Chechen rebels disrupt Moscow's peace initiative with a suicide bomb attack in a Russian stronghold.in Moscow
EVEN as Russians returned to work on May 12 at the end of Russia's rather festive holiday period in this season, a nightmare awaited them. The peace of that calm spring morning was rudely disrupted by a massive bomb attack in northern Chechnya. An explosives-laden truck driven by suicide bombers screeched into the headquarters of the Federal Security Service (FSB), Russia's premier security agency, in the town of Znamenskoye. The massive blast that followed killed 54 persons and injured over 300. These figures were given by Chechnya's Moscow-backed administration.
Major General Ruslan Avtayev, a Minister who is in charge of handling emergency situations in Chechnya, said the next day that the victims included 7 children, 16 women and 10 officers of the FSB and that of the 300 people injured, 57 were in a critical condition.
The blast left a crater at least 15 metres wide and four metres deep. About 10 buildings, including the offices of the FSB and the district administration and a number of residential blocks, were razed. Even two days after the blast, attempts were on to rescue survivors from the debris.
It is widely perceived in Moscow that the blast is a major attempt by Chechen rebels to derail the fresh initiative taken by the Kremlin in the form of a referendum (Frontline, April 25) to bring peace to the war-torn region. In a televised address to the nation, Russian President Vladimir Putin stressed that the incident would not disrupt the peace process in Chechnya. Putin reportedly told a meeting of top government officials that "the act was directed at stopping the process of bringing about a political settlement to the situation in Chechnya. We cannot allow anything like this to happen, nor will we."
A significant fact is that the blast occurred in northern Chechnya, which has been in Russian hands since the beginning of what is described as the second Chechen war (1999). It was considered a secure government base. Putin has asked FSB Director Nikolai Patrushev to launch a thorough investigation into the incident.
He was quick to draw parallels between the blasts in Chechnya and those against Western targets in Riyadh (see separate story). The Russian President told the visiting Secretary-General of the North Atlantic Treaty Organisation (NATO), George Robertson, that, "the handwriting of the terrorist acts in Chechnya and Saudi Arabia is absolutely the same. The consequences are absolutely comparable." His comparison seems to be part of an attempt to find a common ground with the United States in the matter of terrorist violence.
Although the authorities in Moscow and Chechnya are certain that the attack carried out by three suicide bombers was the handiwork of the rebels, they differ on which group is responsible for it. While Akhmed Kadyrov, who heads the Chechen administration, suspects the hand of rebel leader Aslan Maskhadov, others say that Shamil Basayev, another rebel leader, might be the culprit.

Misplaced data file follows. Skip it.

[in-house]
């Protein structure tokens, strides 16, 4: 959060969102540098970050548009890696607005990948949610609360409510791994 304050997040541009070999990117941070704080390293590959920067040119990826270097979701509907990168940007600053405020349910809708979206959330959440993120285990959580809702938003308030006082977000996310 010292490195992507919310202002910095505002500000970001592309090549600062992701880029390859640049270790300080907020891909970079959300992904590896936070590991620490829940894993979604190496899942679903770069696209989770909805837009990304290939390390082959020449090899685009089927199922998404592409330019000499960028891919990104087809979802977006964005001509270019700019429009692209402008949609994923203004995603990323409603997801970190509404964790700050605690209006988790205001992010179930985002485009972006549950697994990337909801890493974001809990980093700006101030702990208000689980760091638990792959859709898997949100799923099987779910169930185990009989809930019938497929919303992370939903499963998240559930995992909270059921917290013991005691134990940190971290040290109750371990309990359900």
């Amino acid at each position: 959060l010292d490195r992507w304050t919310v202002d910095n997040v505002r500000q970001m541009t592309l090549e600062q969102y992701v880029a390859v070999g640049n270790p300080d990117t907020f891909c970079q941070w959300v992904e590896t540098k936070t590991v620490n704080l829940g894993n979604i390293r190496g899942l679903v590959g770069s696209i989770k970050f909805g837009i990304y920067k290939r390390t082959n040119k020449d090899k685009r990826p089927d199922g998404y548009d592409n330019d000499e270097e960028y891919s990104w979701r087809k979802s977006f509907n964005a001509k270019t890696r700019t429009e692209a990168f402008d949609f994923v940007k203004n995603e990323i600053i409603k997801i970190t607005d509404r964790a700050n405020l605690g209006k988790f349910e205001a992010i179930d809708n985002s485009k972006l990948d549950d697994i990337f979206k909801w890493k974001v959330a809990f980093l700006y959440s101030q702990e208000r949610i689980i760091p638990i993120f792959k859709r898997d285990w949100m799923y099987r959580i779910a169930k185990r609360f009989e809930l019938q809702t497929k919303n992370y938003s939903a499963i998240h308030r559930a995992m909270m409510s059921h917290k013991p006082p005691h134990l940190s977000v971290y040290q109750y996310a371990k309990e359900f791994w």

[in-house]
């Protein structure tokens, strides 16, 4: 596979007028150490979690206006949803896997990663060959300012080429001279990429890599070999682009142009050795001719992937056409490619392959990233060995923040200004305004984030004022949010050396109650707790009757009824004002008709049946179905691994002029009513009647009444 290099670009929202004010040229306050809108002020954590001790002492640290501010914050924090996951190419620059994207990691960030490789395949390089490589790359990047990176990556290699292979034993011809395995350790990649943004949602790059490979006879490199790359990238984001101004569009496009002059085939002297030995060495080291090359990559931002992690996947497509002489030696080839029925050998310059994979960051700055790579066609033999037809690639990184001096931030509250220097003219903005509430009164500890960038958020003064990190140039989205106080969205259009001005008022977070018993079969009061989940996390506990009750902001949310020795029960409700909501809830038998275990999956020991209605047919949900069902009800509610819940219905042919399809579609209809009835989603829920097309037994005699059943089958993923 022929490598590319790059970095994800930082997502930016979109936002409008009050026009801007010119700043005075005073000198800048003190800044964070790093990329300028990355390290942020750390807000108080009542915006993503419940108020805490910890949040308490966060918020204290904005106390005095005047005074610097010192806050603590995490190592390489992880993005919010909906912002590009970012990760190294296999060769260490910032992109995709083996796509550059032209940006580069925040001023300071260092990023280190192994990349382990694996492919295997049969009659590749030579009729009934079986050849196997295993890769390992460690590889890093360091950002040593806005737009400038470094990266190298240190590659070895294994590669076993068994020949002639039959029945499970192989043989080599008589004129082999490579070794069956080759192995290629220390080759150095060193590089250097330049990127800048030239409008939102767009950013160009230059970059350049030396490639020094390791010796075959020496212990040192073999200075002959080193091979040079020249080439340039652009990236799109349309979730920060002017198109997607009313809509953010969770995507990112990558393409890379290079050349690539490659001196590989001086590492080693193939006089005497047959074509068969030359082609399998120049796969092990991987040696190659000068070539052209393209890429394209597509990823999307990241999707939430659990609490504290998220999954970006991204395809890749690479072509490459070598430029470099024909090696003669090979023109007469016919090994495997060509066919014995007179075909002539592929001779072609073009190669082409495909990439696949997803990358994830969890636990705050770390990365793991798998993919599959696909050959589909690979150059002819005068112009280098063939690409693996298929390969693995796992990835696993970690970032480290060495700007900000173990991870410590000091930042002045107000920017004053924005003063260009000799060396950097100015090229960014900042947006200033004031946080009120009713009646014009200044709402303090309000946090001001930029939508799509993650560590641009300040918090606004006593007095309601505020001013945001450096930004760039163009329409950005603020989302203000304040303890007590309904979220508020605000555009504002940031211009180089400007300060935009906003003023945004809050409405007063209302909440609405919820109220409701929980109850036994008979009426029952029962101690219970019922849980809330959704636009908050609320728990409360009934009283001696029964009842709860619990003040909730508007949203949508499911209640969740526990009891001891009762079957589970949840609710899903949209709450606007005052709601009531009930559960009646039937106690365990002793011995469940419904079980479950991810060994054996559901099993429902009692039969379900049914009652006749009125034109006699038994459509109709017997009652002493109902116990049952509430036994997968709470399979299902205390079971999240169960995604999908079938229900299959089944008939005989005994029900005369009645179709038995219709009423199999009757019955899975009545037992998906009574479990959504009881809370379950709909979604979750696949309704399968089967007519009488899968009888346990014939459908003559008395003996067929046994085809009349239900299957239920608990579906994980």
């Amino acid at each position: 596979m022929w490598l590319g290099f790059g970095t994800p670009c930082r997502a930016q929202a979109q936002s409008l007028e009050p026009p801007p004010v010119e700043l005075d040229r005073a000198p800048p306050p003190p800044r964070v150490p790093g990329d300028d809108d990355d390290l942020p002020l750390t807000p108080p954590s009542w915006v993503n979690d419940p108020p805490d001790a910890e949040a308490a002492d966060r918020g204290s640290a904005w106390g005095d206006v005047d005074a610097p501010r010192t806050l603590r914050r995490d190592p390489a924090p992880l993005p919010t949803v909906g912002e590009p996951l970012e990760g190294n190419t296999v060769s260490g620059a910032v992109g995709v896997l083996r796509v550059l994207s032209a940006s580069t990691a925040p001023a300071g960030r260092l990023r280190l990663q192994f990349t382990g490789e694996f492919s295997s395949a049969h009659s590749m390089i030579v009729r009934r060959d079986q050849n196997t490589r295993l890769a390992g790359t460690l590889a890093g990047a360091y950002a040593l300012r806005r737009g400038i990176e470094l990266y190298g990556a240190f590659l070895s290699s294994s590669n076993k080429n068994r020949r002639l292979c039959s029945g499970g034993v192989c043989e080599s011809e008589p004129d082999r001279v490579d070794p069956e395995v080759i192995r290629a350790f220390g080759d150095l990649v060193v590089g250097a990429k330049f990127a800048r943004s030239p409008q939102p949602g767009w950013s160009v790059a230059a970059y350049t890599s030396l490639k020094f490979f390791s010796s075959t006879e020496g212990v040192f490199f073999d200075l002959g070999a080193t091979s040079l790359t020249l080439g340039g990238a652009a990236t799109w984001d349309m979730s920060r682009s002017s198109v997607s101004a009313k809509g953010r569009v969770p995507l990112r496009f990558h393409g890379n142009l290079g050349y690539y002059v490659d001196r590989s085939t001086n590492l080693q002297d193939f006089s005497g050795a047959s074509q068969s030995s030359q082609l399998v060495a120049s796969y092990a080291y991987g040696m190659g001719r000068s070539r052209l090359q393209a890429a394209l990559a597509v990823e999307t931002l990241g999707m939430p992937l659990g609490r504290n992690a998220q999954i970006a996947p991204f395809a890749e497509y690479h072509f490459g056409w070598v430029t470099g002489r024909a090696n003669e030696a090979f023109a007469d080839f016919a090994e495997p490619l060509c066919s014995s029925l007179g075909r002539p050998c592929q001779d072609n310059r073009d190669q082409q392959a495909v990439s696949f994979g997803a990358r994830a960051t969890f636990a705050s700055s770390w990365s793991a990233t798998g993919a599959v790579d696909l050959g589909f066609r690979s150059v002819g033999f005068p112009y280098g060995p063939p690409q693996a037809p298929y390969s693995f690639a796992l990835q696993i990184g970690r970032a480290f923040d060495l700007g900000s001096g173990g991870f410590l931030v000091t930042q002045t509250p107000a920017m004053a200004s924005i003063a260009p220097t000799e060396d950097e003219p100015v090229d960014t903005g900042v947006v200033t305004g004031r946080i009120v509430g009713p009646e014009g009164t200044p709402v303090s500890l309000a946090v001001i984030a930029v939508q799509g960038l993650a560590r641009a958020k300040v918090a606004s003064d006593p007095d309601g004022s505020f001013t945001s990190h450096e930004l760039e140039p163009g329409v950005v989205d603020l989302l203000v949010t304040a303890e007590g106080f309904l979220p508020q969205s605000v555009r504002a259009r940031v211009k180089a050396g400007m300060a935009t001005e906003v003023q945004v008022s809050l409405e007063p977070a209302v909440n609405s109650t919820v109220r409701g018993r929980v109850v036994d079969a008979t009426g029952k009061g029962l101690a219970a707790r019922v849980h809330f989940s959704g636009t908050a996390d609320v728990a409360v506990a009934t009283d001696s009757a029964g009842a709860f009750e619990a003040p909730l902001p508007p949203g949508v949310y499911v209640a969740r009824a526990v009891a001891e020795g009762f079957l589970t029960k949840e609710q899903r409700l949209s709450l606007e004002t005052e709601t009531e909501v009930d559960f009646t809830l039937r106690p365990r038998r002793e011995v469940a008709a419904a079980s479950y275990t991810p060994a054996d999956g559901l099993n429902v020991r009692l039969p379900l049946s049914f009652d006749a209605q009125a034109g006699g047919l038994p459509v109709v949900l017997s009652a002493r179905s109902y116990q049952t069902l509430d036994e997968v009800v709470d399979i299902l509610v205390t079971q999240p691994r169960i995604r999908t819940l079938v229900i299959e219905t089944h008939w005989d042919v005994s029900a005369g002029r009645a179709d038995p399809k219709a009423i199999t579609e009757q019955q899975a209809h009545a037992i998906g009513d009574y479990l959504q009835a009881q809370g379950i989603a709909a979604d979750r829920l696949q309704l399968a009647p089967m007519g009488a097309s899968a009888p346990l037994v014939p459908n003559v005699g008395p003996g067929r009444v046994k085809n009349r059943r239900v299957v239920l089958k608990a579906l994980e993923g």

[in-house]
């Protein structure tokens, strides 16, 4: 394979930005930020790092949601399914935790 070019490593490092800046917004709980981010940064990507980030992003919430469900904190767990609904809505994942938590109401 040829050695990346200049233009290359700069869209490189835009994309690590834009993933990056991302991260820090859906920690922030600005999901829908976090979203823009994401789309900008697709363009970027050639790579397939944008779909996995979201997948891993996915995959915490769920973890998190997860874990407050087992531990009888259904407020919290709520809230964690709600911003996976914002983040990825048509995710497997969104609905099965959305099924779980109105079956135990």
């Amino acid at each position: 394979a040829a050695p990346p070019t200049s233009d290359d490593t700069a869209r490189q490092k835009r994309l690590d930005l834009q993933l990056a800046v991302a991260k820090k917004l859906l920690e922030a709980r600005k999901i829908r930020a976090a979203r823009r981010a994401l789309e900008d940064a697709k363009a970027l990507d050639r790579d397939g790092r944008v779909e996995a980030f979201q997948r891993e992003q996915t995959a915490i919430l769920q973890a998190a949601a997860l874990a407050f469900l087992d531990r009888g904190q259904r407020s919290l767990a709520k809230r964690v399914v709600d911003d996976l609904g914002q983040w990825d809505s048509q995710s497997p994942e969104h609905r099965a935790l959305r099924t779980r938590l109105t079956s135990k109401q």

Eyewitnesses have reported that there was at least one woman in the suicide squad. Of late, women have been increasingly active in suicide missions in Chechnya. Movsar Barayev's rebel group that attacked the Nord-Ost musical theatre in Moscow had several women, including Barayev's aunt, Zura Barayeva, and the widows of the "field commanders" Zelimkhan and Rezvan Akhmadov. Another aunt of Barayev, Khava, three years ago drove a stolen truck into the Chechen military commandant's office in Alkhan Yurt, killing two police officers of the Omsk special-purpose police force.
Akhmed Kadyrov has said that security is lax and that it has become necessary to "introduce changes in the conduct of counter-terrorist operations". He has suggested that the responsibility for anti-terrorist operations should be transferred from the Moscow-based FSB and the Russian troops to the Interior Ministry of Chechnya. Moscow-based analysts say that one proposal doing the rounds in the capital is to give counter-terrorist operations in Chechnya a new status: that of a peace-keeping operation. This envisages the federal forces stepping aside and letting Kadyrov's men deal with the situation. This, however, does not necessarily mean that Russia would welcome United Nations peacekeepers.
Russian Defence Minister Sergei Ivanov, during a recent visit to Sweden, had said that, "gradually, more functions and responsibility for the operation in Chechnya will be delegated to the Russian Interior Ministry on the whole and the Chechen Interior Ministry in particular". If this plan is implemented, both the FSB and the federal troops will be sidelined and the conflict will be between Kadyrov's forces consisting of pro-Moscow Chechens and the rebels. This is likely to erode the rebel support base within Chechnya.
On the whole, the next couple of months will prove a major challenge for both the Russian government and the Chechen administration. Even as Putin prepares to take the peace process ahead by asking officials to draft a document dividing political powers between Moscow and Grozny, the rebels seem determined to wreck the plan.